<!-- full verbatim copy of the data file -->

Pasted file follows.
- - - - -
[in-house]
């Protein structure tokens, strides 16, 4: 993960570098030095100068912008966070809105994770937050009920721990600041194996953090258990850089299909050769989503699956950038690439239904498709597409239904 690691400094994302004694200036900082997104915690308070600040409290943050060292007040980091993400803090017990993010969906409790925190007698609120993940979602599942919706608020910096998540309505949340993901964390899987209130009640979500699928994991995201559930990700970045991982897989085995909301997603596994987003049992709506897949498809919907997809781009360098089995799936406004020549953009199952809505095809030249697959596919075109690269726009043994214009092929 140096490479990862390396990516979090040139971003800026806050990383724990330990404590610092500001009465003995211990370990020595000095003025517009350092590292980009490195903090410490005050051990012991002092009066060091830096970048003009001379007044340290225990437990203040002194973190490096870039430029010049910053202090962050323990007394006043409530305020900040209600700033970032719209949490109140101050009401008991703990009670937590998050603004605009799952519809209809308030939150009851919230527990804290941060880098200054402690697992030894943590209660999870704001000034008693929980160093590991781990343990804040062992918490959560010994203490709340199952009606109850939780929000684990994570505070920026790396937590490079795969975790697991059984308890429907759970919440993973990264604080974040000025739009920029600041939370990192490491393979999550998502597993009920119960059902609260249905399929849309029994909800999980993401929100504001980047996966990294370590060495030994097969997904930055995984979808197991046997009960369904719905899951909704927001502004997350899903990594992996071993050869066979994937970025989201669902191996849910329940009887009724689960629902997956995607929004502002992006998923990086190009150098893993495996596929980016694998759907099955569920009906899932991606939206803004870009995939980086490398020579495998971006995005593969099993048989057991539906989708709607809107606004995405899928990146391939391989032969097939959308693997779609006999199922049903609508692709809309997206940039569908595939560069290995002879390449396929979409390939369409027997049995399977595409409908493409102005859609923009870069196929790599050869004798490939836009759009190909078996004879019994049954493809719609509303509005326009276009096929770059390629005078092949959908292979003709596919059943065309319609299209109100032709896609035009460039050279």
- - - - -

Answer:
[in-house]
């Protein structure tokens, strides 16, 4: 993960570098030095100068912008966070809105994770937050009920721990600041194996953090258990850089299909050769989503699956950038690439239904498709597409239904 690691400094994302004694200036900082997104915690308070600040409290943050060292007040980091993400803090017990993010969906409790925190007698609120993940979602599942919706608020910096998540309505949340993901964390899987209130009640979500699928994991995201559930990700970045991982897989085995909301997603596994987003049992709506897949498809919907997809781009360098089995799936406004020549953009199952809505095809030249697959596919075109690269726009043994214009092929 140096490479990862390396990516979090040139971003800026806050990383724990330990404590610092500001009465003995211990370990020595000095003025517009350092590292980009490195903090410490005050051990012991002092009066060091830096970048003009001379007044340290225990437990203040002194973190490096870039430029010049910053202090962050323990007394006043409530305020900040209600700033970032719209949490109140101050009401008991703990009670937590998050603004605009799952519809209809308030939150009851919230527990804290941060880098200054402690697992030894943590209660999870704001000034008693929980160093590991781990343990804040062992918490959560010994203490709340199952009606109850939780929000684990994570505070920026790396937590490079795969975790697991059984308890429907759970919440993973990264604080974040000025739009920029600041939370990192490491393979999550998502597993009920119960059902609260249905399929849309029994909800999980993401929100504001980047996966990294370590060495030994097969997904930055995984979808197991046997009960369904719905899951909704927001502004997350899903990594992996071993050869066979994937970025989201669902191996849910329940009887009724689960629902997956995607929004502002992006998923990086190009150098893993495996596929980016694998759907099955569920009906899932991606939206803004870009995939980086490398020579495998971006995005593969099993048989057991539906989708709607809107606004995405899928990146391939391989032969097939959308693997779609006999199922049903609508692709809309997206940039569908595939560069290995002879390449396929979409390939369409027997049995399977595409409908493409102005859609923009870069196929790599050869004798490939836009759009190909078996004879019994049954493809719609509303509005326009276009096929770059390629005078092949959908292979003709596919059943065309319609299209109100032709896609035009460039050279």